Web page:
And that's when it all hit the fan.
To play as a pro, first on the Nike tour and, in 2000, in the "show"--the PGA Tour--an older and more disabled Martin required the power of a court order to use a cart in tournaments while his case was twice decided in his favor and twice appealed by the PGA, until it finally reached the U.S. Supreme Court. Along the way, the emotional stress contributed detrimentally to the quality of his play and the deterioration of his progressive medical condition.
Martin is a fighter, a real athlete. He continues to hack away, back on the (now) Buy.com tour, without complaint. In fact, for the benefit of other disabled athletes, he hopes someone else will take up the cause and use his favorable decision to try to force a blanket turnabout in the PGA's insistence that the walking rule still stands except for Casey Martin.
But the opinion of one columnist that the Martin decision will fundamentally change the nature of all pro sports by letting all sorts of unqualified disabled people into competition meant for otherwise capable people is pure BUNK! (This is a family newspaper, so I have to stick with that word!)
Allowing a disabled man to play golf for money doesn't change anything. Allowing a HUNDRED disabled people to play pro golf still will have no effect on any game as it has always stood. Golf is still scored by counting the number of strokes a player needs to hit that little ball from the tee to the cup on the green. Period. There is no way a cart changes that.
It doesn't mean blind people will suddenly invade the Big Leagues and demand a chance to try to hit a baseball alongside Luis Gonzalez. People with visual disabilities have their own game, called "beep baseball" or "beep ball." People in wheelchairs play in their own basketball leagues and compete in marathons, and their participation in various sports has not only not caused any unwelcome ripples at the pro level, it has enhanced the range of sports which people enjoy, both as participants and as spectators, and it has given people who face all sorts of challenges in their lives heroes--REAL heroes--to look up to.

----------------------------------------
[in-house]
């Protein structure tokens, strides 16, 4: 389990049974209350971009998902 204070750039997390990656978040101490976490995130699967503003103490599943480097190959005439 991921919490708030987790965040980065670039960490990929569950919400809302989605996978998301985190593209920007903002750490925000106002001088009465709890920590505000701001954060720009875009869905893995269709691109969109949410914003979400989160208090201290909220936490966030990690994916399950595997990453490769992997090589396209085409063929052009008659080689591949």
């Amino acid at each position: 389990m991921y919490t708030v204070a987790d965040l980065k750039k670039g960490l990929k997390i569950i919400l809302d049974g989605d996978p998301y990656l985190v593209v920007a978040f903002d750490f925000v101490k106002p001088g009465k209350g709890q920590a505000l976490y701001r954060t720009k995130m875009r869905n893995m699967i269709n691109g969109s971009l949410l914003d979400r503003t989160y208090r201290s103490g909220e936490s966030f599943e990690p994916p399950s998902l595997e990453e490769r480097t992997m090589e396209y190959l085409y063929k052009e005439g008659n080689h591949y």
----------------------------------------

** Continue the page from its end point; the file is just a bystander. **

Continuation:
Martin's opponents argue for the proverbial "level playing field." The only way to even things up between Casey and the other pros, with or without a cart, is for all able-bodied tournament contestants to play 18 holes with hundred-pound weights strapped to their right legs. Believe me, that would put an end to their whining about any sort of "level" playing field.
As for the sacredness of The Rules, witness the designated hitter (DH) rule of the American Baseball League. Instituted only a few short decades ago, this bit of insanity can easily be de-instituted with the stroke of a pen and a chink in Bud Selig's heart.
Change the fundamental makeup of pro sports? I hope to shout! The decision in Casey Martin's favor can only make all sport better when one man who can hit a ball from tee to that little cup on the green in fewer strokes than most of the people on the planet is given a chance to do that screwy thing for a living!
On the other hand, one columnist did respond positively to the Martin decision. In his Tribune Media Services column published in the June 7, 2001, edition of the Casa Grande "Dispatch," Bob Greene had a better suggestion for those poor pro golfers who are once again searching for a way to regain their lost image of athleticism. He suggested they should lose the caddies and carry their own golf bags around the course!
I second the motion!